This article is from the Legal Research FAQ, by Mark Eckenwiler with numerous contributions by others.
It's not enough simply to be able to point to words in a book
that say what you want to prove. Different sources have varying
degrees of persuasiveness, and certain kinds of beside-the-point
remarks may have little weight, even in Supreme Court opinions.
A spectrum of significant authority, from weightiest to least
important, is as follows: court opinions; statutes and codified rules;
regulations; model codes; scholarly treatises; survey works (e.g., CJS
& Am. Jur.); and dictionaries.
Within each category above, there are (naturally) still finer
gradations. Appellate court opinions carry more weight than lower
court decisions; on questions of federal law, federal court cases
carry more authority than state cases, and vice versa on questions of
state law. Similarly, when a federal law and a state law conflict,
the federal law controls (under the Constitution's Supremacy Clause).
It is a common error to assume that everything in a judicial
opinion carries the full weight of that court's authority. An opinion
is nothing more than a court's decision resolving a *particular*
dispute between 2 (or more) parties on the basis of the specific facts
presented. Accordingly, the most significant part (or parts) of an
opinion are those where the court answers directly the questions
placed before it. (In Supreme Court opinions, the Court frequently
identifies these questions early on with a phrase like "The question
placed before us is whether or not . . . .") This answer (or answers)
on the main legal issues in a case is called the "holding"; in other
words, the holding is the proposition for which the case should be
Opinions often contain what are called "dicta," remarks or
conclusions not necessary to deciding the case before the court.
(Judges include such comments, often in footnotes, either to note the
existence of an interesting legal issue not fully presented in the
case, or to suggest how the court might analyze such an issue in the
future.) Dicta are not binding on lower courts (as is the holding in
a case), and should not be relied on as conclusive statements of the
The distinction between holding and dictum is important because
of a bedrock principle in American law known as "stare decisis". That
phrase -- Latin for "to stand on matters decided" -- simply signifies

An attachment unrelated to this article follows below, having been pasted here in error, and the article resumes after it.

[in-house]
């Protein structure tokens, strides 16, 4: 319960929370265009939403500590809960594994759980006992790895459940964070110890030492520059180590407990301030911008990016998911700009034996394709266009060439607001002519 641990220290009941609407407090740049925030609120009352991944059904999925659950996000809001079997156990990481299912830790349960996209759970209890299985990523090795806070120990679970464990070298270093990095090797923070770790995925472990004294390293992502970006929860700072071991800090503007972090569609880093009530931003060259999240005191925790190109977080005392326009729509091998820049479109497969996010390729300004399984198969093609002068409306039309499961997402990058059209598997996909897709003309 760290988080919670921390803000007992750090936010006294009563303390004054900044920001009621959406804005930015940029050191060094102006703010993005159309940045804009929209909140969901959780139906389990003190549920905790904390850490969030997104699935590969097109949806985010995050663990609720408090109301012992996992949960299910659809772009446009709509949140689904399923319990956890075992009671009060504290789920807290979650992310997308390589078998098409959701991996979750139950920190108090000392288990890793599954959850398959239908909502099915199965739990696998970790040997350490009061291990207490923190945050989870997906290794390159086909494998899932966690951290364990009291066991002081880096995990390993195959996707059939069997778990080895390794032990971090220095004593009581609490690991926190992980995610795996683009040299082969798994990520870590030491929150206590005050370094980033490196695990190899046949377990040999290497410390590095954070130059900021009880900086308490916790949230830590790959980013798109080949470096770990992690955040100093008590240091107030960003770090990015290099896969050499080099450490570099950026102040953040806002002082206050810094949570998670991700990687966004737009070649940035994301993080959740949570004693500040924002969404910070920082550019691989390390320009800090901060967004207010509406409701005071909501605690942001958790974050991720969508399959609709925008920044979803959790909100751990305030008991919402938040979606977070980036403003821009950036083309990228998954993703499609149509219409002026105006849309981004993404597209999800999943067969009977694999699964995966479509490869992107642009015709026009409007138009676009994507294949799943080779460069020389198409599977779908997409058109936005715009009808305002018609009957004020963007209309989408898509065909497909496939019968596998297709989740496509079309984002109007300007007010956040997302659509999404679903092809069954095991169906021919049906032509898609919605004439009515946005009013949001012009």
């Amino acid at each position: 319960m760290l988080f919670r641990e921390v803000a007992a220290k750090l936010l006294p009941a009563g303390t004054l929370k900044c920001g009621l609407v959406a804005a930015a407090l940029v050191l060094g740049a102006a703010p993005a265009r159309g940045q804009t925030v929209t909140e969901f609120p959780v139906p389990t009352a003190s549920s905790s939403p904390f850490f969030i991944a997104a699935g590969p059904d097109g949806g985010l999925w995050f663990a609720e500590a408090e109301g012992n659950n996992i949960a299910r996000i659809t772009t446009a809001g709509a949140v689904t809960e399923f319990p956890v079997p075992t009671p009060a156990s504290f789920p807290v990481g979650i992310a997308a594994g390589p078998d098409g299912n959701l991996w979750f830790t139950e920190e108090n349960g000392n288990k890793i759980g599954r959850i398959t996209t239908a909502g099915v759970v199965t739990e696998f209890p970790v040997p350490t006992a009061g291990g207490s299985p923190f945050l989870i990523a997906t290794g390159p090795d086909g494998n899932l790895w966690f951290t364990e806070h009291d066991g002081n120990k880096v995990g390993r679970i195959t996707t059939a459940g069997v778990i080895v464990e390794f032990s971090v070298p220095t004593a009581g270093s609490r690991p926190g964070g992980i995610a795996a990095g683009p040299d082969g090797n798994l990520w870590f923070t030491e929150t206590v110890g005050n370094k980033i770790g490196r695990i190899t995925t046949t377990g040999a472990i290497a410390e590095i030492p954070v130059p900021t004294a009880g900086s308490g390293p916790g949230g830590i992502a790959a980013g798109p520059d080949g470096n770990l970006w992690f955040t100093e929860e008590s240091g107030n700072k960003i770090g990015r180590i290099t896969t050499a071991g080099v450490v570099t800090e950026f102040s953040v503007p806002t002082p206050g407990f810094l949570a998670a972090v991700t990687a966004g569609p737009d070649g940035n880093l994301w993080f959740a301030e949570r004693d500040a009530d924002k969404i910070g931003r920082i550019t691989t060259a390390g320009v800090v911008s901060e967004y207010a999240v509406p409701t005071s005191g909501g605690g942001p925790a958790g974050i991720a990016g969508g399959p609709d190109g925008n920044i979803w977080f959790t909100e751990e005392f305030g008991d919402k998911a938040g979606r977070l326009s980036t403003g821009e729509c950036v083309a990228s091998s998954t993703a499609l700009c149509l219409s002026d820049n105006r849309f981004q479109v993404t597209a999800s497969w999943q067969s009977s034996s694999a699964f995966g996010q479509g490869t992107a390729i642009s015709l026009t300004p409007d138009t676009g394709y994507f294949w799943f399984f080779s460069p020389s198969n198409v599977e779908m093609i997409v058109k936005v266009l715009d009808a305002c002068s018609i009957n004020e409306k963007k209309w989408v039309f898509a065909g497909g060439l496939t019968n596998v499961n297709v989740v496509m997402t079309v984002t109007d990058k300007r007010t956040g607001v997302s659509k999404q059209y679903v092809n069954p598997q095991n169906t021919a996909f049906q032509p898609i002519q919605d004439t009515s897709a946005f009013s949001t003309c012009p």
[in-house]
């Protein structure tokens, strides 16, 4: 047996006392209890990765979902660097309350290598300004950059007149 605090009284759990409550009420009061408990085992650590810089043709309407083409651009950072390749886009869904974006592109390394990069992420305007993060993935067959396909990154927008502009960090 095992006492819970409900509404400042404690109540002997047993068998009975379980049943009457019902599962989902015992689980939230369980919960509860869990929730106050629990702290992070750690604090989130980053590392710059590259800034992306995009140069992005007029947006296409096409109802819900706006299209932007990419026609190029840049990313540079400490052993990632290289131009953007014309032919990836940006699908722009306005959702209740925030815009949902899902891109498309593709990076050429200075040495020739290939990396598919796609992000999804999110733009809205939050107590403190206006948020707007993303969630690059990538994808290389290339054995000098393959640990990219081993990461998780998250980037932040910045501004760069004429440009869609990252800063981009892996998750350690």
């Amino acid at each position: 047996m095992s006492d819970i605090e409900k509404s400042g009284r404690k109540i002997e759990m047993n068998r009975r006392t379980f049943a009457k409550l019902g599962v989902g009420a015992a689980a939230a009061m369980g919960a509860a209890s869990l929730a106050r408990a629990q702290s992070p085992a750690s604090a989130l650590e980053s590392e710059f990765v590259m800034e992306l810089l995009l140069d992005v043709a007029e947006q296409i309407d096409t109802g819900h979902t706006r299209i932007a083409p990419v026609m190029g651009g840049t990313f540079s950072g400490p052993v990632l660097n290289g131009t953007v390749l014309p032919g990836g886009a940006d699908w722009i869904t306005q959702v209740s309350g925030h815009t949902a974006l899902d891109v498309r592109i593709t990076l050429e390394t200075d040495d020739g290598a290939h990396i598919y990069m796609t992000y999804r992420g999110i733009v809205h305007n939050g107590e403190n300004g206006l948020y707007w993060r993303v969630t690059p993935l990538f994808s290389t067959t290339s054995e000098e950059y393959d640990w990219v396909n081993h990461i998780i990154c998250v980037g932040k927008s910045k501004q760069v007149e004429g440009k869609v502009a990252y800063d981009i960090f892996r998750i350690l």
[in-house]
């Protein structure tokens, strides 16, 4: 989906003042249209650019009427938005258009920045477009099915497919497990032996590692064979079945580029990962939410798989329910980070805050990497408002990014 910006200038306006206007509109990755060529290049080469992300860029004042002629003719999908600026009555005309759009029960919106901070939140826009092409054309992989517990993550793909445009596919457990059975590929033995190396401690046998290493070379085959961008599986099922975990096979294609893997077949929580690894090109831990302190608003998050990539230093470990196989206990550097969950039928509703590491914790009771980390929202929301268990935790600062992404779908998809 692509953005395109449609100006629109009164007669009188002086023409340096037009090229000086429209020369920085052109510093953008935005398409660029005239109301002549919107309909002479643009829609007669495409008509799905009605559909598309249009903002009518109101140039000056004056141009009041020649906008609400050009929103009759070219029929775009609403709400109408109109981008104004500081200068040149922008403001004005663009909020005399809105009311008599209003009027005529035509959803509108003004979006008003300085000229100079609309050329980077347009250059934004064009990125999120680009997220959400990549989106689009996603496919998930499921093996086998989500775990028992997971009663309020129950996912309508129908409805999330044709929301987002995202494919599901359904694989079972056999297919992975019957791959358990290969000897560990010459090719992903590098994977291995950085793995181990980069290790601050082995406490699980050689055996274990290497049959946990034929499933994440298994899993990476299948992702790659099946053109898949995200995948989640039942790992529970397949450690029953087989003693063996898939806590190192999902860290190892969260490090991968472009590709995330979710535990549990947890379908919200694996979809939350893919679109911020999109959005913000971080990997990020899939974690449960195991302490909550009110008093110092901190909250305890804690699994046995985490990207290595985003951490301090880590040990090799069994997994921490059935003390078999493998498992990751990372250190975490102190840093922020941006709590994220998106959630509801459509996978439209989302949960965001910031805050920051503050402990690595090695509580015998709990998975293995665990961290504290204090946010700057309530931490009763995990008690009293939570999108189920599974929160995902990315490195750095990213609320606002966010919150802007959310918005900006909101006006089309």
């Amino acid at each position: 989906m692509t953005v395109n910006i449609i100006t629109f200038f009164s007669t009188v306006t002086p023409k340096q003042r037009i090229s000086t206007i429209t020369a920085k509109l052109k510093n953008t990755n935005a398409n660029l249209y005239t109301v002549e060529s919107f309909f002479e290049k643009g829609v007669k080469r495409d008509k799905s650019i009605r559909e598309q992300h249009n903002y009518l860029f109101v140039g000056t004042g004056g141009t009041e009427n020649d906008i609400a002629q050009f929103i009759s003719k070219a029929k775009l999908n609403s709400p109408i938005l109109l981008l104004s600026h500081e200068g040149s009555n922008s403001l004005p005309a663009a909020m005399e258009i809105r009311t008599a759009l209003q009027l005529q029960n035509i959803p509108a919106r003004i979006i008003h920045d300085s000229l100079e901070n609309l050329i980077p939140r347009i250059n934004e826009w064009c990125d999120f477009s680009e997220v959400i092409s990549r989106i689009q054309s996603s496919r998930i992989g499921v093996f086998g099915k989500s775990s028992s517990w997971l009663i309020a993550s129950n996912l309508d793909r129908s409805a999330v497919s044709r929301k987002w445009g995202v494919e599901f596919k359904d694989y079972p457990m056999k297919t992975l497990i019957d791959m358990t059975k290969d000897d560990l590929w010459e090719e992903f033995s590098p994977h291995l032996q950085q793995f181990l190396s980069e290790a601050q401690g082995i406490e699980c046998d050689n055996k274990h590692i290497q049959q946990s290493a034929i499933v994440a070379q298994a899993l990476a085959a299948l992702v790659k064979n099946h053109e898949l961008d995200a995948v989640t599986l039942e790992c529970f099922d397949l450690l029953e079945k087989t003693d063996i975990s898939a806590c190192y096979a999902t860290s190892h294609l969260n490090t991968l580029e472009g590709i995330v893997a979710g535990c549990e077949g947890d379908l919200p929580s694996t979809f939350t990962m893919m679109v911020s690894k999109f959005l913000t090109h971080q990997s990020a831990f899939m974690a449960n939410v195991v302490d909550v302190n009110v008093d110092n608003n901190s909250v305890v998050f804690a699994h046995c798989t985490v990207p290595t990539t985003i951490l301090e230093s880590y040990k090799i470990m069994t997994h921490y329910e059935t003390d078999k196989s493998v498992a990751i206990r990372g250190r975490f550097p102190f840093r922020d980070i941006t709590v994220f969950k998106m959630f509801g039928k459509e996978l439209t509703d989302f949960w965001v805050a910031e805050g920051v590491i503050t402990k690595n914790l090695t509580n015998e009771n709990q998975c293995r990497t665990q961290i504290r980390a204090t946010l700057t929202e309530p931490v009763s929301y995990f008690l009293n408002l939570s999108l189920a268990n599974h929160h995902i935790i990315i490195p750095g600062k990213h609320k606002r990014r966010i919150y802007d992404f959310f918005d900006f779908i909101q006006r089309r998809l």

that a court should, whenever possible, adhere to its own precedents
(and to those of higher courts). (This rule promotes consistency in
decisionmaking, which in turn allows individuals and businesses to
structure their affairs in reliance on the belief that the law will be
the same tomorrow as it is today.) In this context, a prior "holding"
is precedent to be respected; dictum, by contrast, is not binding.
It is perhaps obvious that "stare decisis" is not an ironclad
rule. Many famous Supreme Court decisions -- notably _Brown v. Board
of Education_ -- even overrule prior cases. It should be understood,
however, that such deviations are the exception and not the rule. For
a fuller discussion from the Supreme Court itself on the value of
stare decisis, see _Planned Parenthood v. Casey_, 112 S. Ct. 2791
(1992) (declining to overrule _Roe v. Wade_).
Note also that a single appellate case in a reporter may include
several different opinions. These can be divided into three basic
categories: majority opinions, concurrences, and dissents. Only the
majority opinion constitutes binding law; concurrences and dissents,
while they may contain discussions useful to later courts (and
researchers) interested in the issues involved, have no legal effect.
Sometimes a judge may concur and dissent in a single opinion.
Such opinions are usually labelled "concurring in part and dissenting
in part" at the beginning. This happens when the judge agrees with
some or all of the majority's conclusions, but disagrees strongly with
at least one portion of the analysis.
On courts with more than 3 members -- such as the Supreme Courts
of the United States and the various states, certain intermediate
state courts (such as New York's Appellate Division), and the federal
Circuit Courts when sitting **en banc -- there is also the phenomenon
of the "plurality" opinion. A plurality exists when the largest
voting bloc does not constitute a majority (e.g., 4 Justices on the
U.S. Supreme Court). Plurality opinions are generally strongly
persuasive as statements of the law, but are not binding authority;
at the U.S. Supreme Court, for example, it is common for plurality
opinions to be adopted as law by a majority of the court in a similar
case a few years later.
One last point closely tied to the phenomenon of plurality
opinions: It is essential to bear in mind that an appellate court
has one overriding function -- to affirm or reverse the decision of
the lower court. Courts exist to resolve specific, concrete disputes
(see the discussion re "dicta" above); thus, it is the "judgment" of
the court (AFFIRMED or REVERSED, or sometimes VACATED) that is most
It is possible for a court -- say, the Supreme Court -- to
affirm or reverse without reaching majority agreement on why a
particular outcome is appropriate. When a Justice (or judge)
"concurs in the judgment," s/he is agreeing with the outcome reached
by the majority (or plurality), but with little or none of their
For example, consider Prisoner X's appeal (on Fourth and Fifth
Amendment grounds) from a Circuit Court decision affirming his
conviction. Four Justices might conclude that Prisoner X should be
freed because his Fifth Amendment rights were violated at trial; if
another Justice disagrees with that reasoning, but finds that X's
Fourth Amendment claim justifies voiding the conviction, then five
Justices have agreed on the "judgment," and the conviction is
reversed. Because there was no majority agreement, however, the case
does not furnish binding precedent on the constitutional issues